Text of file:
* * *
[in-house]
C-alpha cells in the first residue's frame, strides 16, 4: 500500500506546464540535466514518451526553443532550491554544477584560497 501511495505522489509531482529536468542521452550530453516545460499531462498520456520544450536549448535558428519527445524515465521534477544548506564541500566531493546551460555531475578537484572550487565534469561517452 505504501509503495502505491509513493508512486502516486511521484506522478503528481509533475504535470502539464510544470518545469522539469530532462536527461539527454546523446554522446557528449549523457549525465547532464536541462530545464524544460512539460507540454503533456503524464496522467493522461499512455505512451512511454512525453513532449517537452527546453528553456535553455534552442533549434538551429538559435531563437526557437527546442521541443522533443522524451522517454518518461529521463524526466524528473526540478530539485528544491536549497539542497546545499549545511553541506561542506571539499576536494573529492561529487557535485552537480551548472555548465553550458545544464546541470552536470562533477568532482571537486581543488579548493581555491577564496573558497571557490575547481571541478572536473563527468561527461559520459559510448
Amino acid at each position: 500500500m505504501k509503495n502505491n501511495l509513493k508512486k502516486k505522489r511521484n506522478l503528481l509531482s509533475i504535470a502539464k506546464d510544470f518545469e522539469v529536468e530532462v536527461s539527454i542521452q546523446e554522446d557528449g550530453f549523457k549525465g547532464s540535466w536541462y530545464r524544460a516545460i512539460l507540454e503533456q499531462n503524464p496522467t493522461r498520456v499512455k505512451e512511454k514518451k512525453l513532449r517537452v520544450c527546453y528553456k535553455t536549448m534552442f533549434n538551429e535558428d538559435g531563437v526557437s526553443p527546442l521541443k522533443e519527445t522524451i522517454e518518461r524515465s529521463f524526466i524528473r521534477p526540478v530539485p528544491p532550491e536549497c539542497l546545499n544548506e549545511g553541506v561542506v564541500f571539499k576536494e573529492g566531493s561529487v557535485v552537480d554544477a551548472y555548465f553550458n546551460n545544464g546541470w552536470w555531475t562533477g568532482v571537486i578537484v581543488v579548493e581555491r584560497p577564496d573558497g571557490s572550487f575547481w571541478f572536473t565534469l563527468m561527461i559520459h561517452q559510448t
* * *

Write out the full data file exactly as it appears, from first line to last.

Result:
[in-house]
C-alpha cells in the first residue's frame, strides 16, 4: 500500500506546464540535466514518451526553443532550491554544477584560497 501511495505522489509531482529536468542521452550530453516545460499531462498520456520544450536549448535558428519527445524515465521534477544548506564541500566531493546551460555531475578537484572550487565534469561517452 505504501509503495502505491509513493508512486502516486511521484506522478503528481509533475504535470502539464510544470518545469522539469530532462536527461539527454546523446554522446557528449549523457549525465547532464536541462530545464524544460512539460507540454503533456503524464496522467493522461499512455505512451512511454512525453513532449517537452527546453528553456535553455534552442533549434538551429538559435531563437526557437527546442521541443522533443522524451522517454518518461529521463524526466524528473526540478530539485528544491536549497539542497546545499549545511553541506561542506571539499576536494573529492561529487557535485552537480551548472555548465553550458545544464546541470552536470562533477568532482571537486581543488579548493581555491577564496573558497571557490575547481571541478572536473563527468561527461559520459559510448
Amino acid at each position: 500500500m505504501k509503495n502505491n501511495l509513493k508512486k502516486k505522489r511521484n506522478l503528481l509531482s509533475i504535470a502539464k506546464d510544470f518545469e522539469v529536468e530532462v536527461s539527454i542521452q546523446e554522446d557528449g550530453f549523457k549525465g547532464s540535466w536541462y530545464r524544460a516545460i512539460l507540454e503533456q499531462n503524464p496522467t493522461r498520456v499512455k505512451e512511454k514518451k512525453l513532449r517537452v520544450c527546453y528553456k535553455t536549448m534552442f533549434n538551429e535558428d538559435g531563437v526557437s526553443p527546442l521541443k522533443e519527445t522524451i522517454e518518461r524515465s529521463f524526466i524528473r521534477p526540478v530539485p528544491p532550491e536549497c539542497l546545499n544548506e549545511g553541506v561542506v564541500f571539499k576536494e573529492g566531493s561529487v557535485v552537480d554544477a551548472y555548465f553550458n546551460n545544464g546541470w552536470w555531475t562533477g568532482v571537486i578537484v581543488v579548493e581555491r584560497p577564496d573558497g571557490s572550487f575547481w571541478f572536473t565534469l563527468m561527461i559520459h561517452q559510448t